Boundaries are not actually contradictory to what God asks of us as Christians. In fact, there are numerous examples of God drawing boundaries with us, or Jesus creating boundaries during his time on earth. An example of this is in Romans 13:12 (NASB) when Paul writes “the night is almost gone, and the day is near. Therefore let us lay aside the deeds of darkness and put on the armor of light”. Here, Paul is reminding us there is a distinction, a boundary, between what good is, and what bad is. Good, and God, is like the light, and bad, or night, is like the darkness of our sin. God is very clear with us in scripture that boundaries are appropriate as they differentiate what is Godly, and what is evil. Another example of a boundary in scripture comes from 1 Timothy 5:8 (NIV): “Anyone who does not provide for their relatives, and especially for their own household, has denied the faith and is worse than an unbeliever”. This verse reminds me of the fence analogy I introduced earlier – it can be tempting to say yes to everyone else, or hard to say no to others, but if it means we’re not taking care of what’s within our own fence, then we have a boundary issue. God requires of us, before mowing anyone else’s lawn, to make sure our own is mowed.
One of my favorite examples of boundaries is when Jesus retreats to pray. The story in Matthew 14, tells us that Jesus has just learned of the death of John the Baptist, and it tells us in verse 13 “when Jesus heard what had happened, he withdrew by boat privately to a solitary place”. When I think of this, it reminds me that it’s ok to take breaks, to say ‘no’, to listen to what we’re feeling and to rest. If you think about Jesus’ ministry at the time, it’s not like he had nothing to do. He probably had to make the choice to say no to opportunities for ministry, or caring or healing someone else, to make time to grieve the loss of his dear friend.
When I was spending time with my parents a few days ago, we were telling stories about growing up. As it turns out, I never knew this at the time, the neighbors to the right of our back yard (behind the taller fence) were not always the kindest or most respectful of our property. In fact, their son once egged our family home just for fun. On the other hand, the family on the other side was one that I babysat for, that we took daytrips with, and showed us trust and care on a daily basis. I don’t imagine that the height of the fences around our backyard were necessarily for those reasons, but when I look back, the metaphor still stands. The fences that needed to be higher to protect our safety and privacy as a family, were higher. And, the fences that separated our yard from the people who treated us well and showed us respect, were lower. We would never feel guilty spiritually about hurting another person’s feelings by putting up a hedge in our backyard to protect us from anyone looking in our bedroom window, and we also don’t need to feel guilty, or like we’re sinning, when we say ‘no’ to something in order to rest. God says a lot about boundaries, and scripture tells us that it’s ok to know who we are, who we are not, and what is, and isn’t, required of us as a result.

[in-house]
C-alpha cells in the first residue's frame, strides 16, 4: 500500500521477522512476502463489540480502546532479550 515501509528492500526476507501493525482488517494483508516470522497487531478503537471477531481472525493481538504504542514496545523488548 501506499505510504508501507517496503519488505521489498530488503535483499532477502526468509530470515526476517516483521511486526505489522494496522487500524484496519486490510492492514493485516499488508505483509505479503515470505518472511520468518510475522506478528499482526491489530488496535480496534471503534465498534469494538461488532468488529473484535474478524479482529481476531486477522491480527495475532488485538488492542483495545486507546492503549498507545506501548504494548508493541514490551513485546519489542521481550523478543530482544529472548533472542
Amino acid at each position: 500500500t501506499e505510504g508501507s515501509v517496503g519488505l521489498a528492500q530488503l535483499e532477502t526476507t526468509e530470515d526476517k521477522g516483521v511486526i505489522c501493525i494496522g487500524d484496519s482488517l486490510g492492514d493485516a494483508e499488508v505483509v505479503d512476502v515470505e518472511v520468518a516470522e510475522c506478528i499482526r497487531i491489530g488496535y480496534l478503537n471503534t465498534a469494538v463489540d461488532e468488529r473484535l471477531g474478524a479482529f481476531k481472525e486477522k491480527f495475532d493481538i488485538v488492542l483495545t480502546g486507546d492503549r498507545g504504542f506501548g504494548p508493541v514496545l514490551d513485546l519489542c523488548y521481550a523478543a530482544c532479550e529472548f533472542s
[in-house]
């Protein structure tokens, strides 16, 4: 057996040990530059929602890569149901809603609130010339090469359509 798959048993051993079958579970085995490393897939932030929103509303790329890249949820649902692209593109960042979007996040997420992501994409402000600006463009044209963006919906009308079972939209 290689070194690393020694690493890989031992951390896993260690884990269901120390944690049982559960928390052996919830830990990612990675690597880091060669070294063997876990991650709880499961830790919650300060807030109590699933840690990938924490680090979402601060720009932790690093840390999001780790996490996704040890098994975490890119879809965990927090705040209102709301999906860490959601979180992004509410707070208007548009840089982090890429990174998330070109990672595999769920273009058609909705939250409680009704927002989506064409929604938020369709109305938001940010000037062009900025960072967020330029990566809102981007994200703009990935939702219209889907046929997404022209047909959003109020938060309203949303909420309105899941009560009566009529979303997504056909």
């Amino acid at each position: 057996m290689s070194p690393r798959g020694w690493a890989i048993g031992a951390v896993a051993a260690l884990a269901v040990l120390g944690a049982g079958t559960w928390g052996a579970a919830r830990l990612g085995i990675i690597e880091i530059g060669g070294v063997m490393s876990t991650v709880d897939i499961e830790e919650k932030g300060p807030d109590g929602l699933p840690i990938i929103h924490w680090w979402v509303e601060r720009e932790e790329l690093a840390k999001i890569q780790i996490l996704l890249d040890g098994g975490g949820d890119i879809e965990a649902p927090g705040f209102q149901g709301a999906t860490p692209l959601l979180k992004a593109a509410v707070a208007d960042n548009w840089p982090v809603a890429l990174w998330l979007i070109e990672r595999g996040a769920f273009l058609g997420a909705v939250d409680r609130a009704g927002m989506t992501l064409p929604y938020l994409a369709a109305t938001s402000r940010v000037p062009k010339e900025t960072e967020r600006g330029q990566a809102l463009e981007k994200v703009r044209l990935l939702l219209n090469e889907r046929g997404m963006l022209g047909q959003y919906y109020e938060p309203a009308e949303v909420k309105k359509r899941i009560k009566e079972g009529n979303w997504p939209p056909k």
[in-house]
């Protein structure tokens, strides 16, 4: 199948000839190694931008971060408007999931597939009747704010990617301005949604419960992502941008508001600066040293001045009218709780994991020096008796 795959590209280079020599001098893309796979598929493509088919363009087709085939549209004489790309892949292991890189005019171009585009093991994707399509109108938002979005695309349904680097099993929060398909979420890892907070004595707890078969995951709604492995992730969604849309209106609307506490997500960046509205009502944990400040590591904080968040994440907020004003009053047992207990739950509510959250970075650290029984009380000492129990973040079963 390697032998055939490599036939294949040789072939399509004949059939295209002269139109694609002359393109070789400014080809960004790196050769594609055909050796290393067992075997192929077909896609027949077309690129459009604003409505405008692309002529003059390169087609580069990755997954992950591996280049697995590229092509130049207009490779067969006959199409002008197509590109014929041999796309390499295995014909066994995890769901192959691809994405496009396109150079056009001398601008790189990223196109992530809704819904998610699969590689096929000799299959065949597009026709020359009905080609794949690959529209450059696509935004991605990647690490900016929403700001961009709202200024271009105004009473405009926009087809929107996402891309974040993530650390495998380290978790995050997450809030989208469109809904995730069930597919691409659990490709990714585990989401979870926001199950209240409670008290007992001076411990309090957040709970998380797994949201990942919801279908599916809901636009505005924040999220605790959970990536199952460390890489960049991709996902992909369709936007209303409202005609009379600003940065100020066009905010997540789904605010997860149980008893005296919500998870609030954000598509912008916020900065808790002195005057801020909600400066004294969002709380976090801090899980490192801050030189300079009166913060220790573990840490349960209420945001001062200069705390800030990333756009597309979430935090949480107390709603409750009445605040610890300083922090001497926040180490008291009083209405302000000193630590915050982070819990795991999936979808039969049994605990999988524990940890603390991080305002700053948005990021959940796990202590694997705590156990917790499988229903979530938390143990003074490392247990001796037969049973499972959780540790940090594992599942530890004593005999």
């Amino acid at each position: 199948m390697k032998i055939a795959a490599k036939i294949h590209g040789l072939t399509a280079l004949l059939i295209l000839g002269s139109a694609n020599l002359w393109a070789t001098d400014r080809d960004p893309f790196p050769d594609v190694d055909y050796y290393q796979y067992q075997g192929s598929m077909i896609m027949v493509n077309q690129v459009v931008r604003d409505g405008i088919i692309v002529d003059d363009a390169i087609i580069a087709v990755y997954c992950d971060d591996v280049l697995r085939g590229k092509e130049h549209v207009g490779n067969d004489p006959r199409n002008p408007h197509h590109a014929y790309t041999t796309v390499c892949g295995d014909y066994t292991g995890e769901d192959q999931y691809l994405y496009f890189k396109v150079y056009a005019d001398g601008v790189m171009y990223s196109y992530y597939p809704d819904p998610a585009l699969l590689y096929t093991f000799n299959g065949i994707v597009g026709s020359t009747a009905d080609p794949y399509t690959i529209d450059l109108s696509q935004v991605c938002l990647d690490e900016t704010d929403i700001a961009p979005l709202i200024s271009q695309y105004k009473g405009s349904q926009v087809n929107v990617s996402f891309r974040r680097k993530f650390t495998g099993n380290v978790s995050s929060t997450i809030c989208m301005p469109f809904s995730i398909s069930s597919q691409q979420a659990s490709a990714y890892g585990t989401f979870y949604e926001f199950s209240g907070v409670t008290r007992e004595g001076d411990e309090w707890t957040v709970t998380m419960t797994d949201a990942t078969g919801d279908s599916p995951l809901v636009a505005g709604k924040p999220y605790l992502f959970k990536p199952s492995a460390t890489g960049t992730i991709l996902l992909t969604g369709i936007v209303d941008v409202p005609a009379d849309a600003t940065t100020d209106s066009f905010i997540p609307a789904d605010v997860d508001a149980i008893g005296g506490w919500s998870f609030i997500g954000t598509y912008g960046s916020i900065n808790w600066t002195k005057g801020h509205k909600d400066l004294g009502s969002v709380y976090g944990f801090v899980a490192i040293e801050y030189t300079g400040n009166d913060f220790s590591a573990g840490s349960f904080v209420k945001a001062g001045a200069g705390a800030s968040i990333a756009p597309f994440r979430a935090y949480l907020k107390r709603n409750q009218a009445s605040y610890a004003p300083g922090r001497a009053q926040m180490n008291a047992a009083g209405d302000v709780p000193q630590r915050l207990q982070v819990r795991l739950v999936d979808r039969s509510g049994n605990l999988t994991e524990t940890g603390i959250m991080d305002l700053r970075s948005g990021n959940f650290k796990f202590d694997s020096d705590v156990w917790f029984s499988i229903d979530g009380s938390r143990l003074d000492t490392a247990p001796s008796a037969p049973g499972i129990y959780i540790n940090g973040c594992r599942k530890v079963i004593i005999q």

Written by Hillary McBride, with Alex Kwee
As a Christian psychologist and faculty member, I am often asked by students and interns to recommend a doctoral (Ph.D. or Psy.D.) training program at a Christian university in the United States, given that no such programs are offered within Canada at this time (since Canada lacks private Christian universities with exception of Trinity Western University, where I teach). There is a great desire among my students and interns to train within an accredited doctoral program that supports a Christian worldview, so I thought I’d list all the American Psychological Association (APA) accredited doctoral programs at Christian universities in the U.S. currently. But before doing so, just an additional word. It is important to seek out an APA-accredited program because accreditation reflects that the program meets the standards of education and clinical training rigour set by the APA. The parallel organization within Canada is of course the CPA, and there is significant reciprocity between the two organizations, with CPA recognizing APA’s standards and often following the APA’s lead in terms of setting its own standards for Canadian programs. When it comes to licensure and registration, graduating from an APA- or CPA-accredited program significantly reduces the hassle of proving that you have met educational and training standards to the regulatory bodies.
There are seven APA-accredited Christian psychology training programs in the U.S. currently, with the type of doctoral degree indicated parenthetically:
1. My alma mata, Wheaton College Graduate School in Wheaton, Illinois (Psy.D.)
2. Biola University in La Mirada, California (Ph.D./Psy.D.)
3. George Fox University in Newberg, Oregon (Psy.D.)
4. Seattle Pacific University in Seattle, Washington (Ph.D.)
5. Azusa Pacific University in Azusa, California (Psy.D.)
6. Regent University in Virginia Beach, Virginia (Psy.D.)
7. Fuller Theological Seminary in Pasadena, California (Ph.D./Psy.D.)
Remember learning about an oxy-moron in Grade 10 English class? It may not have been that year, exactly, but we all remember hearing the terms ‘hot ice’ or ‘jumbo shrimp’ to describe this literary phenomenon (in light of a recent trip, “British cuisine” is another one that comes to mind). I never thought I’d hear that same phrase thrown back at me when I use the term “Christian psychologist”. But as it turns out, there are people out there who think these two things couldn’t be more incompatible. You might be one of them, or you might be like me and think – it makes perfect sense for these two things to fit together.